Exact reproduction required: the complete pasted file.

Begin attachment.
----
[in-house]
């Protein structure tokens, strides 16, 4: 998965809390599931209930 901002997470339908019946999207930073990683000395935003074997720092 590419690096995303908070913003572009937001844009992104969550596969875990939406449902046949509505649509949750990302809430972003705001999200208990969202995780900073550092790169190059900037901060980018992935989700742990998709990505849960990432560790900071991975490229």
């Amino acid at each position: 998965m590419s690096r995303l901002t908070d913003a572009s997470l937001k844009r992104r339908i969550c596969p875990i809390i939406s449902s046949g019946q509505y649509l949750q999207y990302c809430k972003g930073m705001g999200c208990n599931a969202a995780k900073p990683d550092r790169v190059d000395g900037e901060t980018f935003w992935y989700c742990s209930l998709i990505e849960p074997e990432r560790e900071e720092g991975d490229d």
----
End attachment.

[in-house]
């Protein structure tokens, strides 16, 4: 998965809390599931209930 901002997470339908019946999207930073990683000395935003074997720092 590419690096995303908070913003572009937001844009992104969550596969875990939406449902046949509505649509949750990302809430972003705001999200208990969202995780900073550092790169190059900037901060980018992935989700742990998709990505849960990432560790900071991975490229």
């Amino acid at each position: 998965m590419s690096r995303l901002t908070d913003a572009s997470l937001k844009r992104r339908i969550c596969p875990i809390i939406s449902s046949g019946q509505y649509l949750q999207y990302c809430k972003g930073m705001g999200c208990n599931a969202a995780k900073p990683d550092r790169v190059d000395g900037e901060t980018f935003w992935y989700c742990s209930l998709i990505e849960p074997e990432r560790e900071e720092g991975d490229d």